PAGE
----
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March 1996

 

 
DB2 Version 4 Security and Authorization Enhancements
 
By Craig S. Mullins
 
Although DB2 Version 4 provides a wealth of new functionality for administering DB2 databases, performance and availability enhancements seem to be the only new features being discussed in any depth. But IBM has made several useful security and authorization enhancements in DB2 V4 that will prove helpful to users of DB2.
 
Authorization for dynamic SQL applications
Traditionally, authorizing individuals to use dynamic SQL against DB2 tables has posed one of the biggest security dilemmas for DB2 administrators. Prior to DB2 V4, any user of dynamic SQL, whether embedded into an application program or issued dynamically via SPUFI, QMF, or another query tool, had to have explicit authorization to issue the SQL statement in question. Additionally, the user must have been granted the EXECUTE authority for the plan being run. If the user does not have the requisite authority, DB2 will prohibit the access, rollback any database changes, and generate an error message. All dynamic SQL authorization errors are detected at run time. This has the potential of causing an enormous amount of administrative overhead. Consider the situation depicted in Figure 1. A program is coded that uses dynamic SQL to insert, select, update, and delete from several different DB2 tables. The following GRANT statements must be issued for each and every user of the program:
    GRANT EXECUTE ON plan TO USER;
    GRANT INSERT ON TABLE_A USER;
    GRANT UPDATE ON TABLE_B TO USER;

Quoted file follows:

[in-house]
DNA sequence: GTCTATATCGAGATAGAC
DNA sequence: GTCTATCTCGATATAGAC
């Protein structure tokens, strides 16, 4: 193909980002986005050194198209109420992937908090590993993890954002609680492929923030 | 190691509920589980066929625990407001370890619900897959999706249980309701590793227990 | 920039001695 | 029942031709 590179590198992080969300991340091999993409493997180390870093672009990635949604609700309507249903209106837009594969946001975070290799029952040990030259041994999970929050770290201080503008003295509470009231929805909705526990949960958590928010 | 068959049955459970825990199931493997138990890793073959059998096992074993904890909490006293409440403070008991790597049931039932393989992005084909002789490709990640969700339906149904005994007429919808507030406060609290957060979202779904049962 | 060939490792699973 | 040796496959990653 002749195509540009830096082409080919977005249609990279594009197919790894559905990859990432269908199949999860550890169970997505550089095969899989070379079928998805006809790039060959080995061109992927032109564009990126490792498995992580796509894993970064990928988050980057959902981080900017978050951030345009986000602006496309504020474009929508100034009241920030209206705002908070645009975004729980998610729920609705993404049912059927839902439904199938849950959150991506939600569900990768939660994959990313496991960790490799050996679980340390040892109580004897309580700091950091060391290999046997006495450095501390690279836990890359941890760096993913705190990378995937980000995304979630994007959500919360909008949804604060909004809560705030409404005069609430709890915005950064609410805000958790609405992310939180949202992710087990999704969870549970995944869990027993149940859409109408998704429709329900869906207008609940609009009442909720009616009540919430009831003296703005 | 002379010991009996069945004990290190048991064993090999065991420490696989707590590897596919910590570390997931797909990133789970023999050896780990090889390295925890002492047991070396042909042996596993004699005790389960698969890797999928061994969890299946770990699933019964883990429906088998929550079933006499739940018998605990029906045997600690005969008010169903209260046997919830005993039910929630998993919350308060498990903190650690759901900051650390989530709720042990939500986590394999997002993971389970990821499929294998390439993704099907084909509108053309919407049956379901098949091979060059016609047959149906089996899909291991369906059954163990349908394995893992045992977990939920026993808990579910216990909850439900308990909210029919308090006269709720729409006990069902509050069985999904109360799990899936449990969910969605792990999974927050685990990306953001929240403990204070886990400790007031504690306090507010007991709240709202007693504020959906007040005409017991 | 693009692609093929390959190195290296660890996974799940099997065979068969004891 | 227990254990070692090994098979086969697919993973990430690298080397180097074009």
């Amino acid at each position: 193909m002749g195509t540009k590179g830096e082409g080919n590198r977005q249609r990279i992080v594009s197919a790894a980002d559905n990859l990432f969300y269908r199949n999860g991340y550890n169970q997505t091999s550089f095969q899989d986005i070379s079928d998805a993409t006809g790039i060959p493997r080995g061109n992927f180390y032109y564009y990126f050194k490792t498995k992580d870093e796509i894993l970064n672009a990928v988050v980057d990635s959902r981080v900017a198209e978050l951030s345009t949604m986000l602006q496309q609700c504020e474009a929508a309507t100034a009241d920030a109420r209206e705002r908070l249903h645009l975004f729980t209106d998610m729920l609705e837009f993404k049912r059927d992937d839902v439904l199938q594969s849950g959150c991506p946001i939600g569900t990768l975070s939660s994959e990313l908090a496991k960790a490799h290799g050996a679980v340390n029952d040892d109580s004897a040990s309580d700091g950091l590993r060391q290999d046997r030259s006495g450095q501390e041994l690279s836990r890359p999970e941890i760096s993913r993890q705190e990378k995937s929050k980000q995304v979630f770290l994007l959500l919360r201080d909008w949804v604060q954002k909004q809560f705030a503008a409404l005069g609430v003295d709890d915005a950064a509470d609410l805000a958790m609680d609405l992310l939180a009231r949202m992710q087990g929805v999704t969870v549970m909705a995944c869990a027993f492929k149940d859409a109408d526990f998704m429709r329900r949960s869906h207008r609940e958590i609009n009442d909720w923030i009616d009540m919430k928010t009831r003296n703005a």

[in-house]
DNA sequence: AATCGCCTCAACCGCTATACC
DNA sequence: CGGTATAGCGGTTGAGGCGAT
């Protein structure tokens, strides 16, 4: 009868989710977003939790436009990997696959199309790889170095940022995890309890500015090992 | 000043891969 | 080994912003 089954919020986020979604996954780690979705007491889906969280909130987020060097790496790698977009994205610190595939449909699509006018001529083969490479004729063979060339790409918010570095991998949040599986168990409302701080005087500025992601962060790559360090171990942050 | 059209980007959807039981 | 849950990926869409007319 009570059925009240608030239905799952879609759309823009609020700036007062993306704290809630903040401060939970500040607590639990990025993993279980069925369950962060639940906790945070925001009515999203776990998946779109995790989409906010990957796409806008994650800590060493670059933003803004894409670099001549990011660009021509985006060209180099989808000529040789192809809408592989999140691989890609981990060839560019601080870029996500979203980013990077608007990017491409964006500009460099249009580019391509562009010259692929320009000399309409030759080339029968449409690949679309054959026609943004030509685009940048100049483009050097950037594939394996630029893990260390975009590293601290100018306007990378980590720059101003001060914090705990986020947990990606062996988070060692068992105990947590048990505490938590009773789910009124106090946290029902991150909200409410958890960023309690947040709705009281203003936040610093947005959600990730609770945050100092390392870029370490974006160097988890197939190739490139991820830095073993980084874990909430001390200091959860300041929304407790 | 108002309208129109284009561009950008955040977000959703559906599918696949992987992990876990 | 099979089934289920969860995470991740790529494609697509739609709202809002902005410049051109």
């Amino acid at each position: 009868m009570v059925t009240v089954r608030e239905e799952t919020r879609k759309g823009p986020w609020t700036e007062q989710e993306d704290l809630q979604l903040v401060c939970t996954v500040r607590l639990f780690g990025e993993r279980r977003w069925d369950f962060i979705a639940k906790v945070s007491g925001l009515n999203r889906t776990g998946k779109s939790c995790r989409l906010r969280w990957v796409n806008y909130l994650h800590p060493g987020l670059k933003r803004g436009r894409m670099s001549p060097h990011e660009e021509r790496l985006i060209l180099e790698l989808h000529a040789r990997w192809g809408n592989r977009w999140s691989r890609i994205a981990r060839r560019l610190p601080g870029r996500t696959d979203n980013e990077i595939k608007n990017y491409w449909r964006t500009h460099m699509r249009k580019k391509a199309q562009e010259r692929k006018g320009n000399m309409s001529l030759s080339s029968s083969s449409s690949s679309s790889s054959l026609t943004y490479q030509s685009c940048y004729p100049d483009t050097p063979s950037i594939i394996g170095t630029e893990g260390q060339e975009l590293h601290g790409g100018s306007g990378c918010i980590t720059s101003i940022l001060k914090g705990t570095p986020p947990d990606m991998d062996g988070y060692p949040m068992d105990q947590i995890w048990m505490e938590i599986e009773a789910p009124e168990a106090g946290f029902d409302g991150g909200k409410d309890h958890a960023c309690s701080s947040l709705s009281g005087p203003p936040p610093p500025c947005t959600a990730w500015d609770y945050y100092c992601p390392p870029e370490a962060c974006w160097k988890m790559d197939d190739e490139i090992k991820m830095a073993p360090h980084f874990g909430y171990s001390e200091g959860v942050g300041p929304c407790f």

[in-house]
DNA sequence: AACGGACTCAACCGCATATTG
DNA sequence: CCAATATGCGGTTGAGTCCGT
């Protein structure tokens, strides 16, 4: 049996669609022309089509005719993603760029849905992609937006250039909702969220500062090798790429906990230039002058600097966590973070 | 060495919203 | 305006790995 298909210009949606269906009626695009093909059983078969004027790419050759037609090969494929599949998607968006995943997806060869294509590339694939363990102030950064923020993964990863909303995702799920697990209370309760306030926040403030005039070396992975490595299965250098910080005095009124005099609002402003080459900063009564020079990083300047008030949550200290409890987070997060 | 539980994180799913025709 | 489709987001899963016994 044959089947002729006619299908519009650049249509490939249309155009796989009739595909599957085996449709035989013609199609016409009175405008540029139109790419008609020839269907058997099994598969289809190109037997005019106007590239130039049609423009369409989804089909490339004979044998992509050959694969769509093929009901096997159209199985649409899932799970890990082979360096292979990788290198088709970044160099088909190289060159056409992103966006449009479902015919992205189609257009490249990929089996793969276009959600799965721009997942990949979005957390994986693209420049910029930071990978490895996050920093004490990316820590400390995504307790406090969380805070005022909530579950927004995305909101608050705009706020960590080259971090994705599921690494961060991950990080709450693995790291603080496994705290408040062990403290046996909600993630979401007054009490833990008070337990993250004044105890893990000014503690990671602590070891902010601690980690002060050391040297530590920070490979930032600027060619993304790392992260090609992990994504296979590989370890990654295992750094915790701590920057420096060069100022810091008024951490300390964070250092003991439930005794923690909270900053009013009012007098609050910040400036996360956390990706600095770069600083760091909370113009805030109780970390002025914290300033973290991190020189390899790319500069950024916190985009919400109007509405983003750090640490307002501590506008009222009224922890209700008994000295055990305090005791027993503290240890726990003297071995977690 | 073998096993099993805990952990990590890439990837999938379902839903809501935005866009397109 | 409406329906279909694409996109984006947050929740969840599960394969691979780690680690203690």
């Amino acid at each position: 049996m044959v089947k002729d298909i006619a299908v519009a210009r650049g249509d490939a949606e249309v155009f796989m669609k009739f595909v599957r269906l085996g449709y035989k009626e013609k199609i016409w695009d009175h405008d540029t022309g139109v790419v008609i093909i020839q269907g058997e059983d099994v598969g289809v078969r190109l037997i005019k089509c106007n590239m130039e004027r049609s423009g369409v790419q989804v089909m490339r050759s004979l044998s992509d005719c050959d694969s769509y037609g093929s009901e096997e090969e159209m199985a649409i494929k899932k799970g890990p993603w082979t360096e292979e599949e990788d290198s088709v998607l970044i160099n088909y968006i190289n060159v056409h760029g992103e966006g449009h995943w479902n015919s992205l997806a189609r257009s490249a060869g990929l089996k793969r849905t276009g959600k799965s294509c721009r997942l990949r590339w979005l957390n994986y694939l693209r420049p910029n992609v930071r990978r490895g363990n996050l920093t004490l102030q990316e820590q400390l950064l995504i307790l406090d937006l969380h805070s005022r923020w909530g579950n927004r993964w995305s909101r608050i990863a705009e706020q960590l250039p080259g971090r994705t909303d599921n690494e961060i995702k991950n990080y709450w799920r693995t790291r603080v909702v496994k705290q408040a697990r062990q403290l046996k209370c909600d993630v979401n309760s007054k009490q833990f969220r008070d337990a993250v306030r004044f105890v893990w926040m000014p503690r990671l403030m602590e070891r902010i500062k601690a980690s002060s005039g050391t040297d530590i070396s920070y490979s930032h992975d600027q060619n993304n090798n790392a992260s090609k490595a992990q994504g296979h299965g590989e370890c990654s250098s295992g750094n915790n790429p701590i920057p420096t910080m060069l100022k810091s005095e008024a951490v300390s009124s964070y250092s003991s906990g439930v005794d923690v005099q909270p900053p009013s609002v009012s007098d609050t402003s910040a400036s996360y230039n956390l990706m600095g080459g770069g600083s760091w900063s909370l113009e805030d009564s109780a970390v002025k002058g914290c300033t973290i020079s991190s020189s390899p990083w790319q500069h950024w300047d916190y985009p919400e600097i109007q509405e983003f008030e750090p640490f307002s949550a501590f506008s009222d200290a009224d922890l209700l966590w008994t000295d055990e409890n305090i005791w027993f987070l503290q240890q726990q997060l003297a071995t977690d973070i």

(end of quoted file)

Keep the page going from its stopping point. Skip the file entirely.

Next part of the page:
GRANT SELECT ON TABLE_C TO USER;
    GRANT DELETE ON TABLE_D TO USER;
    GRANT INSERT ON TABLE_E TO USER;
As the number of users increases, the administrative burden of maintaining the authorization needs of the application also increases. But another, more insidious problem lurks within this implementation. The intent of the series of GRANT statements listed above is to enable a user to execute a specific DB2 application program. However, by granting the user table authorities, that user is capable of bypassing the program altogether and issuing ad hoc, dynamic SQL statements using a query tool like SPUFI or QMF. In many cases, organizations wish to deliver the capability of using dynamic SQL within the scope of a specific program, but prohibit it outside of that protected scope.
 
DB2 V4 provides relief from this archaic dynamic SQL authorization scheme. A new BIND parameter, DYNAMICRULES, had been added to provide administrators an option when granting security for users of dynamic SQL applications. This parameter enables the programmer or DBA to indicate whether authorization checking should occur at BIND time or at run time.
 
If the DYNAMICRULES parameter is set to "RUN," DB2 will perform authorization checking as it did in all prior releases — during PLAN execution. The user will still need authorization to access and/or update all tables accessed by dynamic SQL. However, if the DYNAMICRULES parameter is set to "BIND," DB2 will perform authorization checking during the BIND process, not at run time. The authorization ID used to verify security during BIND process will be the value of the current SQLID at BIND time. So, in this new scenario, only the binder requires authorization to access the tables. Users of the plan can exercise all the privileges of the plan owner and therefore only require EXECUTE authority on the plan. This can greatly simplify the administration of programs containing dynamic SQL.